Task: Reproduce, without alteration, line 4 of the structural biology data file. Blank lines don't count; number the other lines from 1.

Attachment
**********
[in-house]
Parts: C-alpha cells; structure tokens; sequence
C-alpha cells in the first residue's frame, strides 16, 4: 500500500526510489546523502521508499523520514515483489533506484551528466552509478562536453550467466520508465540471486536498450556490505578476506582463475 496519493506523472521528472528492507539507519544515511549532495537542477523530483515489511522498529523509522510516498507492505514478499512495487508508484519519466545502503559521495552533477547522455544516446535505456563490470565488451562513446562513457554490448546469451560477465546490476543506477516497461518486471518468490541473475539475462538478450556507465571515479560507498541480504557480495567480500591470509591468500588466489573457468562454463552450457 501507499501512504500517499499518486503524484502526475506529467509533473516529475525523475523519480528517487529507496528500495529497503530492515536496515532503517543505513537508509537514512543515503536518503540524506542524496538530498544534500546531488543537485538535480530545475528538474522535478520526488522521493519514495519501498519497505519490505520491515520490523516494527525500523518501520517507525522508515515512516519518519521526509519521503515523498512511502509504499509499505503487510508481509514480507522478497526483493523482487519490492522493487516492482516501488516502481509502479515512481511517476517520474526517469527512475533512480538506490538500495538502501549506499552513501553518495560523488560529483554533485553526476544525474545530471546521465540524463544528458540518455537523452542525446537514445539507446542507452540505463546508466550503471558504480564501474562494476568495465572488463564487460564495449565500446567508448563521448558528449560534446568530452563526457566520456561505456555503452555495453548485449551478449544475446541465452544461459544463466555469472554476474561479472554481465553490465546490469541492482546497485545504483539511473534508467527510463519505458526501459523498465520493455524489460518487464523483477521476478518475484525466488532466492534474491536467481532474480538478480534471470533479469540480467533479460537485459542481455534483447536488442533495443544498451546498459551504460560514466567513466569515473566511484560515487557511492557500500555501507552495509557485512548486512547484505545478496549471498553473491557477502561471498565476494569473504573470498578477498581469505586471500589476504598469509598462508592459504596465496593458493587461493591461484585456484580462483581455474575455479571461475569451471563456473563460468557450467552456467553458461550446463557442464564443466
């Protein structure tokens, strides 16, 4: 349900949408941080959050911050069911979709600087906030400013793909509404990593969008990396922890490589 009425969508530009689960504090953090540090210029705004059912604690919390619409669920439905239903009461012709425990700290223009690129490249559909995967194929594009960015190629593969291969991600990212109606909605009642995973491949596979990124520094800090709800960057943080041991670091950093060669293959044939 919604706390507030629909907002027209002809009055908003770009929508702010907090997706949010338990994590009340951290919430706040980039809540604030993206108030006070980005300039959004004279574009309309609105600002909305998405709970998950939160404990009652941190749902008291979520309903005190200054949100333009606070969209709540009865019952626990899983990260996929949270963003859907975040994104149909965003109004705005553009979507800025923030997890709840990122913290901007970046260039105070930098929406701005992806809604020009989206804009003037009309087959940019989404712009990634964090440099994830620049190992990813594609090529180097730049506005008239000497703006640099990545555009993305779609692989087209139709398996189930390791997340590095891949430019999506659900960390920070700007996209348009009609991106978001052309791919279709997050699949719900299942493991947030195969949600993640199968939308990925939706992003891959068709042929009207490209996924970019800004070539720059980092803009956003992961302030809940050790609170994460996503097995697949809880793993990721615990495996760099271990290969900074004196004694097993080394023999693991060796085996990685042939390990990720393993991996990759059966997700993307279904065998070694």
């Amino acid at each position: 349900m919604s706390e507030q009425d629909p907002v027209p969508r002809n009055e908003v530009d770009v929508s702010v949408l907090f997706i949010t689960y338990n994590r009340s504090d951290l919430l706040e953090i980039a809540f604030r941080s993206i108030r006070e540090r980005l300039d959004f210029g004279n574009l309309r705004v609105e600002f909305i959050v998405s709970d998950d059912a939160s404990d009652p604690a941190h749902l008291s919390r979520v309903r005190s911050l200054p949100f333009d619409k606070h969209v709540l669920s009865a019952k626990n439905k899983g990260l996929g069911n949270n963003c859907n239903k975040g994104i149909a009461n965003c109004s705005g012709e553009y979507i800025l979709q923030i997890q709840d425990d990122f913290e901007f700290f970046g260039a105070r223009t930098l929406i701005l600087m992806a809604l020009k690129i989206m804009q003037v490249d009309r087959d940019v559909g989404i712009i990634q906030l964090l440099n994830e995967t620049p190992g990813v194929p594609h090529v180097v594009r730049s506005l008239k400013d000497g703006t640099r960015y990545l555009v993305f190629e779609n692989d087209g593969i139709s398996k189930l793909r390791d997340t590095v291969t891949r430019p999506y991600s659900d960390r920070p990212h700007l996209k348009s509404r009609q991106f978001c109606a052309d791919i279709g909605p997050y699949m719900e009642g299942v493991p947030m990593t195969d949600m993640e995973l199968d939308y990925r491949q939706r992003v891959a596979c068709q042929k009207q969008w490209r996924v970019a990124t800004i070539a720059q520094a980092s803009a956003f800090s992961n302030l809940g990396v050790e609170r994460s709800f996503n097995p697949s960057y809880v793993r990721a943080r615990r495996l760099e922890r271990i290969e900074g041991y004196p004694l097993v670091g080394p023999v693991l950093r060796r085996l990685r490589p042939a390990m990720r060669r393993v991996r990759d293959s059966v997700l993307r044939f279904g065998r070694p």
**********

């Protein structure tokens, strides 16, 4: 349900949408941080959050911050069911979709600087906030400013793909509404990593969008990396922890490589 009425969508530009689960504090953090540090210029705004059912604690919390619409669920439905239903009461012709425990700290223009690129490249559909995967194929594009960015190629593969291969991600990212109606909605009642995973491949596979990124520094800090709800960057943080041991670091950093060669293959044939 919604706390507030629909907002027209002809009055908003770009929508702010907090997706949010338990994590009340951290919430706040980039809540604030993206108030006070980005300039959004004279574009309309609105600002909305998405709970998950939160404990009652941190749902008291979520309903005190200054949100333009606070969209709540009865019952626990899983990260996929949270963003859907975040994104149909965003109004705005553009979507800025923030997890709840990122913290901007970046260039105070930098929406701005992806809604020009989206804009003037009309087959940019989404712009990634964090440099994830620049190992990813594609090529180097730049506005008239000497703006640099990545555009993305779609692989087209139709398996189930390791997340590095891949430019999506659900960390920070700007996209348009009609991106978001052309791919279709997050699949719900299942493991947030195969949600993640199968939308990925939706992003891959068709042929009207490209996924970019800004070539720059980092803009956003992961302030809940050790609170994460996503097995697949809880793993990721615990495996760099271990290969900074004196004694097993080394023999693991060796085996990685042939390990990720393993991996990759059966997700993307279904065998070694």